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Some of the best articles on the blog. Typically, these have a picture. It's a low entrance requirement, I know.


July 28, 2009

Weird old titles: The Omega Factor

Posted on July 28, 2009 | Post a comment | Bookmark and Share

The titles to The Omega Factor

Way back when I started this blog, one of the things I promised to do was review the DVD of The Omega Factor, a 1970s show of extreme weirdness. I never did review it (well, not properly), but this is a good second best, I reckon.

Made by BBC Scotland and starring James Hazeldine and Louise Jameson (Leela off Doctor Who), The Omega Factor was The X-Files of its day. Hazeldine plays Tom Crane, a journalist who comes up to Edinburgh to investigate the paranormal for an article he's writing. While there, he comes into contact with a genuine psychic, Drexel, who is reputed to be one of the two surviving 'men of power'. Tom accuses him of fraud, so Drexel gives him a minor demonstration of power. But it's not enough to put Tom off his investigations, so Drexel causes Tom to crash his car, killing his wife in the process.

Tom eventually returns to Edinburgh to continue his investigations, where he's recruited by Department 7, a top-secret government unit conducting experiments into the paranormal. They theorise – correctly – that Tom himself has psychic powers, which is why Drexel was worried about him. Indeed, Tom is soon able to solve a murder using 'psychic visions', visions that mysteriously incorporate the Greek letter Omega.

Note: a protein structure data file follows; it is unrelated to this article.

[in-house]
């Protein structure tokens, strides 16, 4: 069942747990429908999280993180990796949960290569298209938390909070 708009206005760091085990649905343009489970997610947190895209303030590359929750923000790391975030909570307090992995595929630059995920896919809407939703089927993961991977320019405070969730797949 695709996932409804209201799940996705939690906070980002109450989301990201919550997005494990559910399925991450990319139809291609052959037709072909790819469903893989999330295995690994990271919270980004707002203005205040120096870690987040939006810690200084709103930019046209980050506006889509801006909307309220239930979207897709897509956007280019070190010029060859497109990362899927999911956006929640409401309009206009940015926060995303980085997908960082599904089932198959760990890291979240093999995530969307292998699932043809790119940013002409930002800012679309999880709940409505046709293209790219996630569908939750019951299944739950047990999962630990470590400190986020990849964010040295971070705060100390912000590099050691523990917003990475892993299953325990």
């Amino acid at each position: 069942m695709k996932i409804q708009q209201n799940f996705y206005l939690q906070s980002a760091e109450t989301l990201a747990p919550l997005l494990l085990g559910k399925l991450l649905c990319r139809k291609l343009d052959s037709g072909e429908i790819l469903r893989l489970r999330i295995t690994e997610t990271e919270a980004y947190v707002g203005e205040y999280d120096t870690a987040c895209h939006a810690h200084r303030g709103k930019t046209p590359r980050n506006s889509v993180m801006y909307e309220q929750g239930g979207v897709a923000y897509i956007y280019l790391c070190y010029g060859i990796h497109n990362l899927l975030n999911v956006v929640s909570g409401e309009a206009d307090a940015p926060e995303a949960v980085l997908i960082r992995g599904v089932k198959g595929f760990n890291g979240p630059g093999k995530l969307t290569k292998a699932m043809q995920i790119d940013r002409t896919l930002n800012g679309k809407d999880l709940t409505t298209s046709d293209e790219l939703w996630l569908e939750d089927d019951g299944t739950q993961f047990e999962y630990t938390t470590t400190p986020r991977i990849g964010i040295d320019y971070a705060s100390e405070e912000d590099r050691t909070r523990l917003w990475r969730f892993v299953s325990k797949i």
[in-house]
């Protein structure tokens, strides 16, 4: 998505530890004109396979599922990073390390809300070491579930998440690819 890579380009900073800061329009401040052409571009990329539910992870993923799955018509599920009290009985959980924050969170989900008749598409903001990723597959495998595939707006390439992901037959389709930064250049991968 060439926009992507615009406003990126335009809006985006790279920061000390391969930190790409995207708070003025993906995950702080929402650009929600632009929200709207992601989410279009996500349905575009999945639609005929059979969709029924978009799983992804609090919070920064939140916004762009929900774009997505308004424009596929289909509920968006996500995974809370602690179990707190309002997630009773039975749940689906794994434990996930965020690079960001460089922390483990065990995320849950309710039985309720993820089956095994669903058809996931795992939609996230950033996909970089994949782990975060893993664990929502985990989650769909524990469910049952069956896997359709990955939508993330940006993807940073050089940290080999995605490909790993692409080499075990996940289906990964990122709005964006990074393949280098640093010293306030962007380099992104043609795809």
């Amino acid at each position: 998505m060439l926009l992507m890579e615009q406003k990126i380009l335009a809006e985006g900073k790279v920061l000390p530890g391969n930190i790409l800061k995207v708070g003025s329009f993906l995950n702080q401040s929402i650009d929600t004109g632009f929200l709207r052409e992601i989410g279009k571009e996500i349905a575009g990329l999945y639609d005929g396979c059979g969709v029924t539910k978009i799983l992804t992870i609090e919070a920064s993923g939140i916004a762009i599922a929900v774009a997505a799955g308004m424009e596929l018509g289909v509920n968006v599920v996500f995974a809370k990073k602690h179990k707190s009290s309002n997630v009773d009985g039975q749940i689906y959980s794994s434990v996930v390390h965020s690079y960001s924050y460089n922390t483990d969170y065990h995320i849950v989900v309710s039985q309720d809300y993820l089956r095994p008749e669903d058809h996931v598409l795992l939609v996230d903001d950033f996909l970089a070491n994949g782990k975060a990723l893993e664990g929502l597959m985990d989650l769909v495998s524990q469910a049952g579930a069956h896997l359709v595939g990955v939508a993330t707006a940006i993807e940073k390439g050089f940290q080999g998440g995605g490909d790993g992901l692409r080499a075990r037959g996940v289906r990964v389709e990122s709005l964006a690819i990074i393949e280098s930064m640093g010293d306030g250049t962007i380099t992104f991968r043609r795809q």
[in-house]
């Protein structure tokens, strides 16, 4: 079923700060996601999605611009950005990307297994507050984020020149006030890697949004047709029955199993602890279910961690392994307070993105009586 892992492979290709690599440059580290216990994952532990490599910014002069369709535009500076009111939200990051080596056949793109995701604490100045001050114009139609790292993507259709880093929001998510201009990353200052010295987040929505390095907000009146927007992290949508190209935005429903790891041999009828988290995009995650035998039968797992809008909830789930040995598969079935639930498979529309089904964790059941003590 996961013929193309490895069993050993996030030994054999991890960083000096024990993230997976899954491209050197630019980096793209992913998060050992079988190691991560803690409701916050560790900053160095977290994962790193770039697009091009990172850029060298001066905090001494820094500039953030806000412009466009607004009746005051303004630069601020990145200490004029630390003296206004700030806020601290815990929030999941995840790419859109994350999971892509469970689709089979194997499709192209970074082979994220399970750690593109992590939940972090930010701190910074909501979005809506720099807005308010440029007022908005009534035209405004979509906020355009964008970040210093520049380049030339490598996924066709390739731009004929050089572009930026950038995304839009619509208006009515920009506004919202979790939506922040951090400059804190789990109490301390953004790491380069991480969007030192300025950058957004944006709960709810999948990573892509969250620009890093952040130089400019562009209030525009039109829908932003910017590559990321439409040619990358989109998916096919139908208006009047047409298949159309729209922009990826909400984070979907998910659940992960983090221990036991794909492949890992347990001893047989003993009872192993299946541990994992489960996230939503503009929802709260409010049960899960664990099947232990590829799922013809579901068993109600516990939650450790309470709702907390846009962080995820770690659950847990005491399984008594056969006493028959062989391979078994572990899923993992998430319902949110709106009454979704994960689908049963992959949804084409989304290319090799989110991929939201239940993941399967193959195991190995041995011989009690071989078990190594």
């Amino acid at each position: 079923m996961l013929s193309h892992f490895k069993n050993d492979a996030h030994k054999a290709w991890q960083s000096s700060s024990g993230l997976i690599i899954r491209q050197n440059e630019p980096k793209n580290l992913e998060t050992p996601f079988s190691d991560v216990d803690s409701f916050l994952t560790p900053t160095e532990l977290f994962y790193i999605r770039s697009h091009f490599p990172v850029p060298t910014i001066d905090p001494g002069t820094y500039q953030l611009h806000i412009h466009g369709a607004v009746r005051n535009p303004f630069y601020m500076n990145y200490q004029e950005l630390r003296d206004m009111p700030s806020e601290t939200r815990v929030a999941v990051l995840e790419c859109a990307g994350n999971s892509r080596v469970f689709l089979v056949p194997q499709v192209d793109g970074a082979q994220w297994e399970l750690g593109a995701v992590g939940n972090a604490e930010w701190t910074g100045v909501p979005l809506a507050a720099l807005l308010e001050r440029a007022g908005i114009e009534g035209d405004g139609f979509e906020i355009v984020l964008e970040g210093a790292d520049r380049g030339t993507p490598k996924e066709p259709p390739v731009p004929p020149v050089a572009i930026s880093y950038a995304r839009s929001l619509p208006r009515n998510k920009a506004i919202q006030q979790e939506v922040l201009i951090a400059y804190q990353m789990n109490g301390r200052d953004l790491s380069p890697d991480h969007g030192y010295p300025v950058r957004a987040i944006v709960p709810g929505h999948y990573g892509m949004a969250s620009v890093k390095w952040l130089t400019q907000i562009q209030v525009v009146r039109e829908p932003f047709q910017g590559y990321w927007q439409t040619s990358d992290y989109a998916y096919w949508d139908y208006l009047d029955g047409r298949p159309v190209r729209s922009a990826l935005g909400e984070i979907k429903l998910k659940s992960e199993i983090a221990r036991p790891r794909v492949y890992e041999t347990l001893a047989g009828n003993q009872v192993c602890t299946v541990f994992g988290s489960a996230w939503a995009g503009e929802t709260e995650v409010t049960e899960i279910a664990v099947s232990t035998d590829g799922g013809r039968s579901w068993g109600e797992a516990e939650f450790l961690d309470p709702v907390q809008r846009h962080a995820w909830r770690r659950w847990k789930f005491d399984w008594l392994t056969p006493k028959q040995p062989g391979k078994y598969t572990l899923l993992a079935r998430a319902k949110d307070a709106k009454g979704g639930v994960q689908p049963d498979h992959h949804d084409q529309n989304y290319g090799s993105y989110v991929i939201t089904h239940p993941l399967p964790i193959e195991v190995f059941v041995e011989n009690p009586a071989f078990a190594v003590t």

Subsequent episodes see Tom helping Department 7 with their experiments into his own powers as well as investigations into haunted houses, telekinesis and more. Department 7 soon reveals itself to use suspect methods, even covertly experimenting on Tom's brother. But over time, it becomes apparent that a secret group called Omega has infiltrated Department 7, has been working with Drexel and has a plan to take over governments using mind-control. I won't spoil it for you by revealing any more of the plot though.

The show was very popular at the time, popular enough that it was left with a cliffhanger ending, but thanks to Mary Whitehouse declaring it 'thoroughly evil', it never got that second series.

I didn't watch it at the time – way too young – but caught up with it in the early 90s through VHS copies. These weren't very good and I never saw the final three episodes. But through the murky haze, I perceived this to be possibly the scariest TV programme ever made.

Unfortunately, once I had a crystal clear DVD version and the final three episodes, I discovered it wasn't – I'd been filling in the gaps with my own imagination – which was a shame, but it's definitely in the top ten. There are some incredibly interesting pieces of direction and scripting: in particular there's one scene where someone is 'possessed' and the mental struggle between Tom and the possessor is done entirely theatrically, rather than using effects.